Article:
Fashion's fall: 'House of Gucci's scene-stealing cast led by Lady Gaga
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"Happy families are all alike; every unhappy family is unhappy in its own way," wrote Leo Tolstoy in Anna Karenina, though even he might have been shocked by the antics of the Guccis. The Italian fashion dynasty are the stars of the new Ridley Scott film House of Gucci, based on the Sara Gay Forden nonfiction book. Heralded as one of the best movies of 2021, it is decidedly not that, though neither is it a disaster.
Envisioning itself as a baroque Italian opera, it instead resembles a trashy tabloid soap akin to Dynasty in the 1980s, produced on a gorgeous elegant visual canvas with flashy costumes. The Gucci story is one of glitz, glamour, greed, and intrigue, a chronicle of the rise, decline, and near miraculous resurgence of the multi-generational Italian luxury label. The film is a wild adventure reflecting the temperamental roller coaster of its subjects, that manages to be entertaining for two-thirds of its far too-lengthy 2-hour 38-minute run time.
The story begins in the late 1970s when the beautiful, aggressive, and ambitious Patrizia Reggiani (Lady Gaga) seduces the nerdy Maurizio Gucci (Adam Driver), scion of father Rodolfo (Jeremy Irons) one of the two powerful overseers of the Gucci empire, along with his wily fraudulent brother Aldo (Al Pacino). But Maurizio would rather study law than take his place as heir of the global fashion empire. Against his father's wishes, he marries Patrizia. Uncle Aldo realizes he has an ally in the cunning, manipulative Patrizia and together they convince Maurizio to join the company.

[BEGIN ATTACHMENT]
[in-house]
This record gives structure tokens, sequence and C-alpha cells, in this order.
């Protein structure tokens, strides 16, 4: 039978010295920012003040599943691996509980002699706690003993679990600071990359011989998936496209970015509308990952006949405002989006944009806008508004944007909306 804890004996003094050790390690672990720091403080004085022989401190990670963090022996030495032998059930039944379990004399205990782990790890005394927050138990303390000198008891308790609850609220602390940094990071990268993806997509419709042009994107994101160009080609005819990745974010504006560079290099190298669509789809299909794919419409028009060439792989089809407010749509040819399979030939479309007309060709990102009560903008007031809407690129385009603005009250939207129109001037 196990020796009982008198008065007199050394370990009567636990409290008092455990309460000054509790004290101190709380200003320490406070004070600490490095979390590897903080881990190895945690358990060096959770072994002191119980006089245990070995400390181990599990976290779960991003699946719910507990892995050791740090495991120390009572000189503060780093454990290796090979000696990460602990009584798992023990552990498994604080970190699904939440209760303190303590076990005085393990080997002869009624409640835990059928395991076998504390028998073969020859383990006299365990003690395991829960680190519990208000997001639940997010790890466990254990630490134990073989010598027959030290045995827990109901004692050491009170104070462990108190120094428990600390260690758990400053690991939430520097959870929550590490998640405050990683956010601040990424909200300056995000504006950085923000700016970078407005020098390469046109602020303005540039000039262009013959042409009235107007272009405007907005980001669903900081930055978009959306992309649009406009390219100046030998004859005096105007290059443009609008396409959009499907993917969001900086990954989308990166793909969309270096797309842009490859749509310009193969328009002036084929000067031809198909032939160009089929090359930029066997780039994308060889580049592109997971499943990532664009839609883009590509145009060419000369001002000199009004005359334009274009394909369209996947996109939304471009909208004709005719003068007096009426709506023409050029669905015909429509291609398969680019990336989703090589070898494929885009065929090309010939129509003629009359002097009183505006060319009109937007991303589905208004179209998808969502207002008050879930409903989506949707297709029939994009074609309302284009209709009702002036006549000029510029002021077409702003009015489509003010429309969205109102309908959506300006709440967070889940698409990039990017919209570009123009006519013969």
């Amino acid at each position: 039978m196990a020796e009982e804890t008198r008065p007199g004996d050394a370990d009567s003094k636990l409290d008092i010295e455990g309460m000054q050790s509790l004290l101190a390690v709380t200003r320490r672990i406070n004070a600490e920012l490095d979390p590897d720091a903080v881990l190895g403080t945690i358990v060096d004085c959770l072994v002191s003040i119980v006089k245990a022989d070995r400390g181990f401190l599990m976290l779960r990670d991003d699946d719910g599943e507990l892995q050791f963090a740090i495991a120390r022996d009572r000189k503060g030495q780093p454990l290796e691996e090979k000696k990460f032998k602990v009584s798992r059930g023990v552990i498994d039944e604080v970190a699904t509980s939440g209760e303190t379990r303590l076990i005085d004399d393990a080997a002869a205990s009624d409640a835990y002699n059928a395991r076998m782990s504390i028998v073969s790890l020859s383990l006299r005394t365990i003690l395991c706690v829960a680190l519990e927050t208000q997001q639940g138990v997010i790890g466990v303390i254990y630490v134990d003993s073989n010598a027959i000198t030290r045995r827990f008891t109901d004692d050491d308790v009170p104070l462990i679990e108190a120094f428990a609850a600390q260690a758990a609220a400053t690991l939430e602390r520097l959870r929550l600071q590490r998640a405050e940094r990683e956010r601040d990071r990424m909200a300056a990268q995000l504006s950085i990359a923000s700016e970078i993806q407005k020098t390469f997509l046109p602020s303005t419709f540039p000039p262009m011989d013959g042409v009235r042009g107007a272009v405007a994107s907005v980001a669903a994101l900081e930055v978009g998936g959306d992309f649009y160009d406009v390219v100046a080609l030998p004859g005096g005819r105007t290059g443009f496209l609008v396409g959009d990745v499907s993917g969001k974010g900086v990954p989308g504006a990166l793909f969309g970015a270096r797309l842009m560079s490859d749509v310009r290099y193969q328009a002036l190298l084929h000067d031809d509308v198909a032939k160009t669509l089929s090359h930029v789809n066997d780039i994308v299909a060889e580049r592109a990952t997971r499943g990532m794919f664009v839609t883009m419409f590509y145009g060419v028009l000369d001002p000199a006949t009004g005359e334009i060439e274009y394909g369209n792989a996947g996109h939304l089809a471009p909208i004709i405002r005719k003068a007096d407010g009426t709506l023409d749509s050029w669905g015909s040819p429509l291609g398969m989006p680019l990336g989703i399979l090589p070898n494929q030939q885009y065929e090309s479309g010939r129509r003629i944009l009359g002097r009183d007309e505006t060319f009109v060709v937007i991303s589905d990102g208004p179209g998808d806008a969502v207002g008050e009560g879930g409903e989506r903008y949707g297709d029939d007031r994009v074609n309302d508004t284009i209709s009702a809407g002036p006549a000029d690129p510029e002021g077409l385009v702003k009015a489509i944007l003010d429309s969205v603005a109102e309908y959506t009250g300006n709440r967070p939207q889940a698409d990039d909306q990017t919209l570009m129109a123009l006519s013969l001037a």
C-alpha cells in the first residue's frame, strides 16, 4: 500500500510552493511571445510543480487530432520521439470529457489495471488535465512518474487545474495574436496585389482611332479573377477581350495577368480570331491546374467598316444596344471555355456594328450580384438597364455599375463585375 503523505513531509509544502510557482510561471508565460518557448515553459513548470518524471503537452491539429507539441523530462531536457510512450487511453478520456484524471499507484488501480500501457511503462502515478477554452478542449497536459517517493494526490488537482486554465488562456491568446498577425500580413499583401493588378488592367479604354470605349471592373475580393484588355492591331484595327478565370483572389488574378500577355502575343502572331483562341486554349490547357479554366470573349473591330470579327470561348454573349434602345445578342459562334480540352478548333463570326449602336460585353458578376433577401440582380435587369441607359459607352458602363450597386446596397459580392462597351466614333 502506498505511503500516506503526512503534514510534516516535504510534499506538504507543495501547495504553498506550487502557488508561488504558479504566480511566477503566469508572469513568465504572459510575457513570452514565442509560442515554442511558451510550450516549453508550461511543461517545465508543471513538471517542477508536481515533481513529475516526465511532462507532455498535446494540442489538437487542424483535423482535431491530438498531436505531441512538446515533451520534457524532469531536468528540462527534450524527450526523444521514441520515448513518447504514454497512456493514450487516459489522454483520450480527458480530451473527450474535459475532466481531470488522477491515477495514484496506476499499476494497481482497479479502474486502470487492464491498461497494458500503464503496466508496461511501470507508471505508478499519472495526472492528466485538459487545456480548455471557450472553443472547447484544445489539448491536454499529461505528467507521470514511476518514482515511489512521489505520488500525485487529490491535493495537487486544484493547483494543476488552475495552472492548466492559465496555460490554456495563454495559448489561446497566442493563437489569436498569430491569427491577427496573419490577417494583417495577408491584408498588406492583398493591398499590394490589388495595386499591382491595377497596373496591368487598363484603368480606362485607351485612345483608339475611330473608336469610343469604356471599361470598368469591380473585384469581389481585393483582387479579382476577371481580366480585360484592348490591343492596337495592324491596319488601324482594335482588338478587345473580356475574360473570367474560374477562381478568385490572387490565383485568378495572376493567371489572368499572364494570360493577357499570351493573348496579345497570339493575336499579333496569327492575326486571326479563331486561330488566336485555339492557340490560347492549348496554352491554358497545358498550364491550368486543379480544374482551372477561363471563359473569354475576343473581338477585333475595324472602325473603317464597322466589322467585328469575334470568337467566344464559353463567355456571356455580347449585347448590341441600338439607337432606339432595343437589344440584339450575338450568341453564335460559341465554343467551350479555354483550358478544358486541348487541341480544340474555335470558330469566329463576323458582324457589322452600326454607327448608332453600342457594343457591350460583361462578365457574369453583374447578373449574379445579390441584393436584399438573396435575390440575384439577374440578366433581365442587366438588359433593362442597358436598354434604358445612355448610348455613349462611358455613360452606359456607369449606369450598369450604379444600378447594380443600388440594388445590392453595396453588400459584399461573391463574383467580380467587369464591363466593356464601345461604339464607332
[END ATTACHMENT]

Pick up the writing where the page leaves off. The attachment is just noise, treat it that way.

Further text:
Meanwhile, Aldo son's Paolo (an unrecognizable Jared Leto) who imagines himself a fashion designer, resents Maurizio's intrusion. After Rodolfo dies and leaves half of his fortune to Maurizio, Patrizia goads him into staging a coup to seize control of the business, turning the family against each other. They scheme to convince Paolo to sell his shares in the company after Aldo is sent to prison for tax evasion.
Maurizio begins enjoying his power and privilege as Gucci's head, becoming more cynical and ruthless, eventually turning on Patrizia and starting an affair with a childhood friend Paola (Camille Cottin). Her ambitions thwarted after Maurizio files for divorce, Patrizia becomes desperate, forming a dangerous alliance with psychic Pina Auriemma (Salma Hayek).
Maurizio rescues the declining Gucci name by hiring the up-and-coming gay American designer Tom Ford (Reeve Carney), whose success revives the company's reputation. However, Maurizio is facing a power struggle with his investors trying to wrest control of the fashion empire from the Gucci family. Patrizia, slowly engulfed in a raging madness, concocts a ruinous, murderous retribution.
Even from this summary plot description, you wouldn't be mistaken to detect a Godfather vibe here. Maurizio's journey resembles that of Michael Corleone with that fatalistic sense of doom as he gets entangled in the family business. Of course, there's the Corleone reminder in the presence of Al Pacino, the original Michael. Paolo could be likened to the weak-minded Fredo, the black sheep of the family.